It came as official figures revealed the unprecedented scale of the piles of money put aside by households as ‘non-essential’ shops, restaurants and bars remained closed for months and holidays abroad. were to be suspended.
The latest data from the Office for National Statistics shows that the savings rate – the proportion of disposable income set aside for a rainy day – has fallen from 14.3% to 16.1% in the past three months from 2020.
For the year as a whole, the savings rate – which peaked during the first lockdown last spring – fell from 6.8% in 2019 to a record 16.3%.
London Minister Paul Scully told The Standard: “I hope that the fact that these numbers show that people have put money aside that as we regain our freedoms people can go out and help support our local economies. Allowing our businesses to bounce back will protect our jobs, our shopping streets and our local neighborhoods. ”
City economists said the “silver wall” would help spur economic growth as sectors such as hospitality and retail reopen in the coming months, leading to a surge in production after the locking.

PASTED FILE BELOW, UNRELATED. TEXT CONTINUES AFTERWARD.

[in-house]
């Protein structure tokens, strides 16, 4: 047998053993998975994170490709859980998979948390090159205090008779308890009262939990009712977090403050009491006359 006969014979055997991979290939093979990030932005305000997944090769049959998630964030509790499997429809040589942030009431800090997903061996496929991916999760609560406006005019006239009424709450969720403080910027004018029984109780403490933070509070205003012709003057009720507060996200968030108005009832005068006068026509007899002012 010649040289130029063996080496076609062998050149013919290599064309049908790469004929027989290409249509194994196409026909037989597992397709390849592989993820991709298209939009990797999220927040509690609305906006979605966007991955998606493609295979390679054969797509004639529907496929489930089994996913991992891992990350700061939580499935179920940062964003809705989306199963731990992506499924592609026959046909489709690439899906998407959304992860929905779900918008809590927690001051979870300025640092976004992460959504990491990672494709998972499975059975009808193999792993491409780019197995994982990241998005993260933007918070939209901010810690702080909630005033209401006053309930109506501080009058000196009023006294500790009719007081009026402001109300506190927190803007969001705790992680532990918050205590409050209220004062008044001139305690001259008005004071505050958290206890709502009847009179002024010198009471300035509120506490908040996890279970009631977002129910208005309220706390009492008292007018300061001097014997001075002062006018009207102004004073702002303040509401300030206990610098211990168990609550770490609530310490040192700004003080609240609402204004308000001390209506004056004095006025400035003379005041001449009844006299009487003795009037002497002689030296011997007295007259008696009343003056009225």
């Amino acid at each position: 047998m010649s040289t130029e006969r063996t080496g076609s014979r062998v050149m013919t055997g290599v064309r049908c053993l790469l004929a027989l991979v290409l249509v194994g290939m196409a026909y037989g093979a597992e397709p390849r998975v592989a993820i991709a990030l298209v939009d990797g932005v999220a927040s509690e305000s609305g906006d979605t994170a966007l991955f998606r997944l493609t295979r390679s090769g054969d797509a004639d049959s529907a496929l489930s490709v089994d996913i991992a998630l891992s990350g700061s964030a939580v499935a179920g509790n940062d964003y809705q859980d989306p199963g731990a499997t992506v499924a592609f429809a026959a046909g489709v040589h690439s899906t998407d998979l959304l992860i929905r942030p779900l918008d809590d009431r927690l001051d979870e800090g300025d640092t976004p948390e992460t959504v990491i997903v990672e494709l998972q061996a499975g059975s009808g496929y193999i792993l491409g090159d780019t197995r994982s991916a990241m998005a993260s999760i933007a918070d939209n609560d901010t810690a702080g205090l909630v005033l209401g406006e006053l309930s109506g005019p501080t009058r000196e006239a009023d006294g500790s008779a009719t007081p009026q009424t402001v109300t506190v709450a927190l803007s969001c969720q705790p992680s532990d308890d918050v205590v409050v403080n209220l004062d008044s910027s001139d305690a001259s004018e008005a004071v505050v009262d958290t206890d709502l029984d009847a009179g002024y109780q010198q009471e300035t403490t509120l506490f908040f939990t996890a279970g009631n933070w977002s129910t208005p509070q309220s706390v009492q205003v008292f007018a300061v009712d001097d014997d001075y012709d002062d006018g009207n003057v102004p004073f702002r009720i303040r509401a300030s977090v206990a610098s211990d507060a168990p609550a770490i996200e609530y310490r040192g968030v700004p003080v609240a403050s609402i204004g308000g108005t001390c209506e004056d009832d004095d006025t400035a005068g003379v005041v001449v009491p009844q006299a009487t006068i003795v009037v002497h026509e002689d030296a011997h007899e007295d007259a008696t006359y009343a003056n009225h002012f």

Ruth Gregory, UK economist with forecasters Capital Economics, said: “This gives us optimism that consumption will shift from the weakest sector of the economy to the strongest in 2021, as buyers start using their credit cards again. credit and debit.
Professor Jonathan Haskel, a member of the Bank of England’s monetary policy committee, estimated total savings could reach up to £ 300 billion by the end of the pandemic.
The Bank’s chief economist Andy Haldane has said that a “heart-wrenching” rebound from recession is possible even if only part of it is triggered by a spending boom.
There was more good news for the ONS economy today when it updated its estimate of growth in the fourth quarter of last year from 1 percent to 1.3 percent.